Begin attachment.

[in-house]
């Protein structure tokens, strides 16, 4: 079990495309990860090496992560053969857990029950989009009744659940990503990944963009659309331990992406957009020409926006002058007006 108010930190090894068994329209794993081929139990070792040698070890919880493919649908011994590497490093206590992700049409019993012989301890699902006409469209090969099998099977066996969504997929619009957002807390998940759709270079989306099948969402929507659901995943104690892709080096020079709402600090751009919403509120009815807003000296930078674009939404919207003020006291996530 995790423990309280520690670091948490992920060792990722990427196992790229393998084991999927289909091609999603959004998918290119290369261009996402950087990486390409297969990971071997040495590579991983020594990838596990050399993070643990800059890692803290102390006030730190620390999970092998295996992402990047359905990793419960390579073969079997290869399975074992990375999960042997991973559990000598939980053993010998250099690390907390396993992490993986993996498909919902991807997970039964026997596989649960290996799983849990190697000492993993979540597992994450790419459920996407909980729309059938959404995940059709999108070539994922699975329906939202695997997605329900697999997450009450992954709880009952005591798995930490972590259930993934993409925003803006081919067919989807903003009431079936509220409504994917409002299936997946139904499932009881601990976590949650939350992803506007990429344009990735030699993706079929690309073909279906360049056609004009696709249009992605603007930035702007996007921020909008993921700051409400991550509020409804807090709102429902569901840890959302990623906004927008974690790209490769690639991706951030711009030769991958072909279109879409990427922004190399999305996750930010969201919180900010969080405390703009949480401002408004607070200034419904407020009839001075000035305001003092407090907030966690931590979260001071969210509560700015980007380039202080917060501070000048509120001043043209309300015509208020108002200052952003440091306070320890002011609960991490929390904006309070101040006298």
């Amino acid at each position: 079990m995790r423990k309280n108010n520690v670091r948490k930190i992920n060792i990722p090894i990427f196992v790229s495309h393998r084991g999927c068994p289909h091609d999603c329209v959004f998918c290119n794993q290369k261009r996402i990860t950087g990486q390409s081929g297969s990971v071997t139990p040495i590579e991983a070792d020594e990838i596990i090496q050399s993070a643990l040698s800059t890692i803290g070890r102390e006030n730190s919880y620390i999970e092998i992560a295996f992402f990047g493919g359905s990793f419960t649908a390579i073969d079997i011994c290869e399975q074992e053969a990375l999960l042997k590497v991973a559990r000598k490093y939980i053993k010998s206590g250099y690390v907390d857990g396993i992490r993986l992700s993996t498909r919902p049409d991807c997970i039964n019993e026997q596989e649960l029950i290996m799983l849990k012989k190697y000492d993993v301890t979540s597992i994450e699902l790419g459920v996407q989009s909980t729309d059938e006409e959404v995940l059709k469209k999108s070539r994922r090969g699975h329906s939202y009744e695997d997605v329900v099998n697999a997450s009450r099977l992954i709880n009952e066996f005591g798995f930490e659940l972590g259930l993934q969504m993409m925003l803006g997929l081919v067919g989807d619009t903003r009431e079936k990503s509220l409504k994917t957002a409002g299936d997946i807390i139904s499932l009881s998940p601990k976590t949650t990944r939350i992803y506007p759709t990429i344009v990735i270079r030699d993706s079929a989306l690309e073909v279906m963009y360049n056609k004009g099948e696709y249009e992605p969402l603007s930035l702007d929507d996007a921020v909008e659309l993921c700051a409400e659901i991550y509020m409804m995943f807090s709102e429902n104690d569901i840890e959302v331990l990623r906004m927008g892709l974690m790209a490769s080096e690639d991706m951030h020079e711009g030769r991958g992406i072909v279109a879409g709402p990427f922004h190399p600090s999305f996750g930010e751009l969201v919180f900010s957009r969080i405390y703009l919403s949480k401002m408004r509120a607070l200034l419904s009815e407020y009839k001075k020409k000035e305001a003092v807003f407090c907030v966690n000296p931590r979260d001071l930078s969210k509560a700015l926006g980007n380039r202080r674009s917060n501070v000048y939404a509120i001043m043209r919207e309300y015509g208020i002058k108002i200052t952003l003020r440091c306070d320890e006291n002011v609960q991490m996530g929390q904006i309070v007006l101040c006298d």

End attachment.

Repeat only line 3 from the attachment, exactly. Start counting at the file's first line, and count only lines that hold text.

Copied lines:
């Amino acid at each position: 079990m995790r423990k309280n108010n520690v670091r948490k930190i992920n060792i990722p090894i990427f196992v790229s495309h393998r084991g999927c068994p289909h091609d999603c329209v959004f998918c290119n794993q290369k261009r996402i990860t950087g990486q390409s081929g297969s990971v071997t139990p040495i590579e991983a070792d020594e990838i596990i090496q050399s993070a643990l040698s800059t890692i803290g070890r102390e006030n730190s919880y620390i999970e092998i992560a295996f992402f990047g493919g359905s990793f419960t649908a390579i073969d079997i011994c290869e399975q074992e053969a990375l999960l042997k590497v991973a559990r000598k490093y939980i053993k010998s206590g250099y690390v907390d857990g396993i992490r993986l992700s993996t498909r919902p049409d991807c997970i039964n019993e026997q596989e649960l029950i290996m799983l849990k012989k190697y000492d993993v301890t979540s597992i994450e699902l790419g459920v996407q989009s909980t729309d059938e006409e959404v995940l059709k469209k999108s070539r994922r090969g699975h329906s939202y009744e695997d997605v329900v099998n697999a997450s009450r099977l992954i709880n009952e066996f005591g798995f930490e659940l972590g259930l993934q969504m993409m925003l803006g997929l081919v067919g989807d619009t903003r009431e079936k990503s509220l409504k994917t957002a409002g299936d997946i807390i139904s499932l009881s998940p601990k976590t949650t990944r939350i992803y506007p759709t990429i344009v990735i270079r030699d993706s079929a989306l690309e073909v279906m963009y360049n056609k004009g099948e696709y249009e992605p969402l603007s930035l702007d929507d996007a921020v909008e659309l993921c700051a409400e659901i991550y509020m409804m995943f807090s709102e429902n104690d569901i840890e959302v331990l990623r906004m927008g892709l974690m790209a490769s080096e690639d991706m951030h020079e711009g030769r991958g992406i072909v279109a879409g709402p990427f922004h190399p600090s999305f996750g930010e751009l969201v919180f900010s957009r969080i405390y703009l919403s949480k401002m408004r509120a607070l200034l419904s009815e407020y009839k001075k020409k000035e305001a003092v807003f407090c907030v966690n000296p931590r979260d001071l930078s969210k509560a700015l926006g980007n380039r202080r674009s917060n501070v000048y939404a509120i001043m043209r919207e309300y015509g208020i002058k108002i200052t952003l003020r440091c306070d320890e006291n002011v609960q991490m996530g929390q904006i309070v007006l101040c006298d």